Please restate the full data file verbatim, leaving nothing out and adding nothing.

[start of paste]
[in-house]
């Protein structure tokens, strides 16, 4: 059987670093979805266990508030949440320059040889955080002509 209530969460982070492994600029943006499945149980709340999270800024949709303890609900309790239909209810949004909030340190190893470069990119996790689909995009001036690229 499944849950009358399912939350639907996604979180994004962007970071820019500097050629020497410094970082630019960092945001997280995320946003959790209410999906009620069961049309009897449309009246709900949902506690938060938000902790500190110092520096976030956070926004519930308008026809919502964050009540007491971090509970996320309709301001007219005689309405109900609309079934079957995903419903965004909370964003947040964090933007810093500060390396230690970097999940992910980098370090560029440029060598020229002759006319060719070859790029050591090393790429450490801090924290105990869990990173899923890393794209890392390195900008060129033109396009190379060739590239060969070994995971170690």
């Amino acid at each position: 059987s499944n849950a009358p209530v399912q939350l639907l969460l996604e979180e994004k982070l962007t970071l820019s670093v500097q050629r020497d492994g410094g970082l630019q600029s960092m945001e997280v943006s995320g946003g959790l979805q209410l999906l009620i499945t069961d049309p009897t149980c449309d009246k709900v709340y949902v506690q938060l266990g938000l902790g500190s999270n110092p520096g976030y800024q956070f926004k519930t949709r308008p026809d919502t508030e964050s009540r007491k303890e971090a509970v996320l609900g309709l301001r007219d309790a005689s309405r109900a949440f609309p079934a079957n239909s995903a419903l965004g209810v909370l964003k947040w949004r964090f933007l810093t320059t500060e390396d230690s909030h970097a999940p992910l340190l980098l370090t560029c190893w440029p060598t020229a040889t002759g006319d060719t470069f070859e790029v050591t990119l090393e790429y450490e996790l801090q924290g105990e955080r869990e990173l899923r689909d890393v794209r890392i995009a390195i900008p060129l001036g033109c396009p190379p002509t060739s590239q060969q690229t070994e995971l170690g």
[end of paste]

[in-house]
């Protein structure tokens, strides 16, 4: 059987670093979805266990508030949440320059040889955080002509 209530969460982070492994600029943006499945149980709340999270800024949709303890609900309790239909209810949004909030340190190893470069990119996790689909995009001036690229 499944849950009358399912939350639907996604979180994004962007970071820019500097050629020497410094970082630019960092945001997280995320946003959790209410999906009620069961049309009897449309009246709900949902506690938060938000902790500190110092520096976030956070926004519930308008026809919502964050009540007491971090509970996320309709301001007219005689309405109900609309079934079957995903419903965004909370964003947040964090933007810093500060390396230690970097999940992910980098370090560029440029060598020229002759006319060719070859790029050591090393790429450490801090924290105990869990990173899923890393794209890392390195900008060129033109396009190379060739590239060969070994995971170690």
């Amino acid at each position: 059987s499944n849950a009358p209530v399912q939350l639907l969460l996604e979180e994004k982070l962007t970071l820019s670093v500097q050629r020497d492994g410094g970082l630019q600029s960092m945001e997280v943006s995320g946003g959790l979805q209410l999906l009620i499945t069961d049309p009897t149980c449309d009246k709900v709340y949902v506690q938060l266990g938000l902790g500190s999270n110092p520096g976030y800024q956070f926004k519930t949709r308008p026809d919502t508030e964050s009540r007491k303890e971090a509970v996320l609900g309709l301001r007219d309790a005689s309405r109900a949440f609309p079934a079957n239909s995903a419903l965004g209810v909370l964003k947040w949004r964090f933007l810093t320059t500060e390396d230690s909030h970097a999940p992910l340190l980098l370090t560029c190893w440029p060598t020229a040889t002759g006319d060719t470069f070859e790029v050591t990119l090393e790429y450490e996790l801090q924290g105990e955080r869990e990173l899923r689909d890393v794209r890392i995009a390195i900008p060129l001036g033109c396009p190379p002509t060739s590239q060969q690229t070994e995971l170690g």